For the ANC, it seemed the ruling party had suddenly awakened to the omnipresence of colonial figures in town squares, with Zizi Kodwa quipping on Kaya FM on Thursday: “You can imagine if you have a statue of Adolf Hitler in the middle of Tel Aviv’s city centre … you’re not just provoking the Jewish people, you’re igniting a war. Because they feel so offended about the Holocaust.”
Suggesting a path forward for the future of statues that celebrate colonial and apartheid leaders, he said: “You can’t obliterate history … they must be kept in a place of safety, in a museum.”
Jane Mufamadi says politicians are piggy-backing on the statue issue. (Delwyn Verasamy, M&G)
Jane Mufamadi, chief executive of Freedom Park, a museum that honours the fight for democracy in South Africa, said the country needed direction about where it was going with regard to monuments. “People have hijacked this statues issue,” she told the Mail & Guardian this week. “Students used Rhodes to voice their dissatisfaction around issues of transformation in the context of what was happening on their campuses. They pointed at symbols and traditions that showed nothing had changed.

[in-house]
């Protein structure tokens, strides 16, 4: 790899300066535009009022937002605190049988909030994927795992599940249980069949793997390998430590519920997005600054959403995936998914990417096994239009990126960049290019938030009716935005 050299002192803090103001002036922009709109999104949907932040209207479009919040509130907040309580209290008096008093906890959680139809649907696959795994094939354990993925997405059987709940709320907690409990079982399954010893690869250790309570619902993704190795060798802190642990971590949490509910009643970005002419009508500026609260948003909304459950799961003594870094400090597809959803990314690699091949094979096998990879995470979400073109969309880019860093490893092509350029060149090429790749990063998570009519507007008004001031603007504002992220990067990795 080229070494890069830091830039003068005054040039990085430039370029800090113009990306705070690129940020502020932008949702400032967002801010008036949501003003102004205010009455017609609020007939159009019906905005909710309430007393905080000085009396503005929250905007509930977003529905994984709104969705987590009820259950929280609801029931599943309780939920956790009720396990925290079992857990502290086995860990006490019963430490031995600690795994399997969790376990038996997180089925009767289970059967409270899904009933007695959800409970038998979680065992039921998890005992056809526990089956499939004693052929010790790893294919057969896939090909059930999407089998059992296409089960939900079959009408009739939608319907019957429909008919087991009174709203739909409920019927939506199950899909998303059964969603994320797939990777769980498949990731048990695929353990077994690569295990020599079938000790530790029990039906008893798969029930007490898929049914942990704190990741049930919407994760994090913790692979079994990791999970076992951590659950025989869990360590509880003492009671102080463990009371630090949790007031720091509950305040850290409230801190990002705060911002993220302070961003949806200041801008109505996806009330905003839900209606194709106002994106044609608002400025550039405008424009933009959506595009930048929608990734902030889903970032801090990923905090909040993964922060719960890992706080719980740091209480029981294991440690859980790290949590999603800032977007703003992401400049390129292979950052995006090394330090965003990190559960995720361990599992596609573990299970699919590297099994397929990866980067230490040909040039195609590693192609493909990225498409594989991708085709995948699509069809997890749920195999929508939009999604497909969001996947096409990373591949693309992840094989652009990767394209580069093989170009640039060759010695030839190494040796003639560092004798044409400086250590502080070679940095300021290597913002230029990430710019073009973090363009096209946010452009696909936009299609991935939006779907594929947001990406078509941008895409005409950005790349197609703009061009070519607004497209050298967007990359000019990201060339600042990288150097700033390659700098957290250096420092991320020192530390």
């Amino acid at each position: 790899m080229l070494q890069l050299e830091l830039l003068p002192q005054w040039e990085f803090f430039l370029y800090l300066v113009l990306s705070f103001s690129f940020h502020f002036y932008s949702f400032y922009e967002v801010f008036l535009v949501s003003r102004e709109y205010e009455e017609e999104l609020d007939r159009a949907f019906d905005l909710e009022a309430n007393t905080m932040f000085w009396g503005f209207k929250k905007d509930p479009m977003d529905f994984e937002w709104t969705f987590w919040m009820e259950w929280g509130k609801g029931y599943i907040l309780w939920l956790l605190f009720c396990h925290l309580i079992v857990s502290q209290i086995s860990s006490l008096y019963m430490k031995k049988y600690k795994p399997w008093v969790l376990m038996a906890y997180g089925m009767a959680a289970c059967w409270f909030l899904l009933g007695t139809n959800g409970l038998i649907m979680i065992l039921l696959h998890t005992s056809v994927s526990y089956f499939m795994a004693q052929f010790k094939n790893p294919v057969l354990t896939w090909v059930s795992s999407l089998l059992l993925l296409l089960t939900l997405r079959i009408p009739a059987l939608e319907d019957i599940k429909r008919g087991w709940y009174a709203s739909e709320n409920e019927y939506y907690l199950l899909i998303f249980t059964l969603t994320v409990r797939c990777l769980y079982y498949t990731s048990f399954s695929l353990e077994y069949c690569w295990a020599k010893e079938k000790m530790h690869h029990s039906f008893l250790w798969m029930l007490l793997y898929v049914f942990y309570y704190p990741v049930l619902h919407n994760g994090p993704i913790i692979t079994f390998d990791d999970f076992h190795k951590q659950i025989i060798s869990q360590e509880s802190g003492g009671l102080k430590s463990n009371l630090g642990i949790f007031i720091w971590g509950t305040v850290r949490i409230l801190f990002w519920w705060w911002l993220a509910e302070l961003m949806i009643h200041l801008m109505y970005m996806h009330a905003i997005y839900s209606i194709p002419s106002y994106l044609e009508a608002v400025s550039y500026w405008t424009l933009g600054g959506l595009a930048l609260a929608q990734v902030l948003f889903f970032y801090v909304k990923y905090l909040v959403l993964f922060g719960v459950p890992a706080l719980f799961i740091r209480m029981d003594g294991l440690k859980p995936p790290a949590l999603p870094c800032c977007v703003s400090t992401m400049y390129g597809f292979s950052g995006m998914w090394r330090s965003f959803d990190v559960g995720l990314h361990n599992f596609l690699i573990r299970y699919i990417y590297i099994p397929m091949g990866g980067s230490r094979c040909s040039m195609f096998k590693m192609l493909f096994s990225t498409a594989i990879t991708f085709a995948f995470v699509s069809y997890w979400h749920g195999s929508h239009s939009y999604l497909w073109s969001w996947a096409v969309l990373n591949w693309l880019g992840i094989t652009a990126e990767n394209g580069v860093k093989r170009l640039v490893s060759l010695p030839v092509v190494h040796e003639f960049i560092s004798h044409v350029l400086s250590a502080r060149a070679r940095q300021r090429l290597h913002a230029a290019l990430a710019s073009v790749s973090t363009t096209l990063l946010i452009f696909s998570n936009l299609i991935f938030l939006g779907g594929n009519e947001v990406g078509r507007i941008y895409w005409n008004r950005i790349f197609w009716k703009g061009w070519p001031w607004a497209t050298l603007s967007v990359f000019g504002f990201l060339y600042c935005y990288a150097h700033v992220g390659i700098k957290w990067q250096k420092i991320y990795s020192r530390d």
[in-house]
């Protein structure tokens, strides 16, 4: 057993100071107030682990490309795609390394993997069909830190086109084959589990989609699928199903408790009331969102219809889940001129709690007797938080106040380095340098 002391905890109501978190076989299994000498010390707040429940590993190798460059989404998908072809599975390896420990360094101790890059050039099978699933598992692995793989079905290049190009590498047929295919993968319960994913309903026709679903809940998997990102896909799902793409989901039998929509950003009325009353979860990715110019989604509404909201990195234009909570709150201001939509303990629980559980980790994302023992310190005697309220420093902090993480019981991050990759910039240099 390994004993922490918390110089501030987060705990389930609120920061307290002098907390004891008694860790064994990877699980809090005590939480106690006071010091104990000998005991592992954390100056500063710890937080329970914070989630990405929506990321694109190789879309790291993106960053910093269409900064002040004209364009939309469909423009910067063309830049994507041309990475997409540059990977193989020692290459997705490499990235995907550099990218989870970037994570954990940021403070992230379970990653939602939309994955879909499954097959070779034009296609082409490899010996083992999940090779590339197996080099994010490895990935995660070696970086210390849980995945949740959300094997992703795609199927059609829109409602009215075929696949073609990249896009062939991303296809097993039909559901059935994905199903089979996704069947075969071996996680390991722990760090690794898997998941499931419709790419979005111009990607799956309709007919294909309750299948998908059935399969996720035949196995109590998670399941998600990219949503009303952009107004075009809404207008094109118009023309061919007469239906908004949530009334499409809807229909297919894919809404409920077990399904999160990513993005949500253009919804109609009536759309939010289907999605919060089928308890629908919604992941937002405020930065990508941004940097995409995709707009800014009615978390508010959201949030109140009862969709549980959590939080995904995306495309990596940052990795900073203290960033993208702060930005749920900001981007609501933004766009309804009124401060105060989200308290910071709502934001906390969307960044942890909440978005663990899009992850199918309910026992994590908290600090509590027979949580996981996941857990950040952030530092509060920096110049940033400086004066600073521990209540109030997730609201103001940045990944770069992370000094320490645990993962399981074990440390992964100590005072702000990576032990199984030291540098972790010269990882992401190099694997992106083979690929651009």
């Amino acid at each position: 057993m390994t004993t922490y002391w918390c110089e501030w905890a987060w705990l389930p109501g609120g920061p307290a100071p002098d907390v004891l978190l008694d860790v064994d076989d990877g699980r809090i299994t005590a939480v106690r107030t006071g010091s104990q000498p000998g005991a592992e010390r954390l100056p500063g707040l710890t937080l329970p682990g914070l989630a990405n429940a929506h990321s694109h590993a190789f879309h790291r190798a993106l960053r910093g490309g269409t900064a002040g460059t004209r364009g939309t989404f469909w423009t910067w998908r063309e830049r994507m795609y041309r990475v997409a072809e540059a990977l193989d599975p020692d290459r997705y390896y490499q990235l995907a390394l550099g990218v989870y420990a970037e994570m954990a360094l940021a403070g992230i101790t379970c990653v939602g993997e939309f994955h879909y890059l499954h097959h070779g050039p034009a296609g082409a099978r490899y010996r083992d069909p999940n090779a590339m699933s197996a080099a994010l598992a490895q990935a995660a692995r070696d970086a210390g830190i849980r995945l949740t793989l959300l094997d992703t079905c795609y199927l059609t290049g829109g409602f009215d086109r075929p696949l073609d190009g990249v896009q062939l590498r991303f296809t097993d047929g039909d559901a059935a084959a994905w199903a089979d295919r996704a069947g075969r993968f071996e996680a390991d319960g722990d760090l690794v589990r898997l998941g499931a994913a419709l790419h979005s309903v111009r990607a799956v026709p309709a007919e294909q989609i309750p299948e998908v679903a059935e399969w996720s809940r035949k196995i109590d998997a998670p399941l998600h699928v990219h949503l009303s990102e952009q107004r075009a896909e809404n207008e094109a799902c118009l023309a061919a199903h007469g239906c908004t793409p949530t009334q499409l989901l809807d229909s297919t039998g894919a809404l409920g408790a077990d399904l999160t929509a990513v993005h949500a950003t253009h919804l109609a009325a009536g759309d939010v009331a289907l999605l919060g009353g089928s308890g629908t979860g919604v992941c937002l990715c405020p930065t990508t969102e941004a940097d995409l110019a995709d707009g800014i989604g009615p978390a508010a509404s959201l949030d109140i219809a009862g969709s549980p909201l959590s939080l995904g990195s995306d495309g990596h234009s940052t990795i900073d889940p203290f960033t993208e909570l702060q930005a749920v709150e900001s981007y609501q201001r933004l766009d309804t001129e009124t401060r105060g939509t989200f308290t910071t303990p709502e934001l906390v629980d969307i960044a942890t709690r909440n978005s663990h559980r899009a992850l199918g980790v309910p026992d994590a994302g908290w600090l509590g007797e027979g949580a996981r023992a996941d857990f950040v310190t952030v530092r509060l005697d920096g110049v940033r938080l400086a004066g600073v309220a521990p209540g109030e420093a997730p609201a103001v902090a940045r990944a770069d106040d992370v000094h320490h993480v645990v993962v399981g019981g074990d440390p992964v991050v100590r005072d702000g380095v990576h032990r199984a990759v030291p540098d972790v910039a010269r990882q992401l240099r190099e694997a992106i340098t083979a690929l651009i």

“Off campuses, people are opportunistic. This is not about individuals. It’s about the principle of what we want as a nation. Whether or not [the statue of] Paul Kruger is an eyesore, the nation must decide. You don’t see people saying: ‘We approached the South African Heritage Resources Agency or the department of arts and culture [to institute a process for the statues to be removed] and they declined.’?”
But with politicians across the spectrum and right-wing alarmists largely speaking into a vacuum, what is revealed is that South African heritage bodies, especially those responsible for policy development have been caught on the back foot.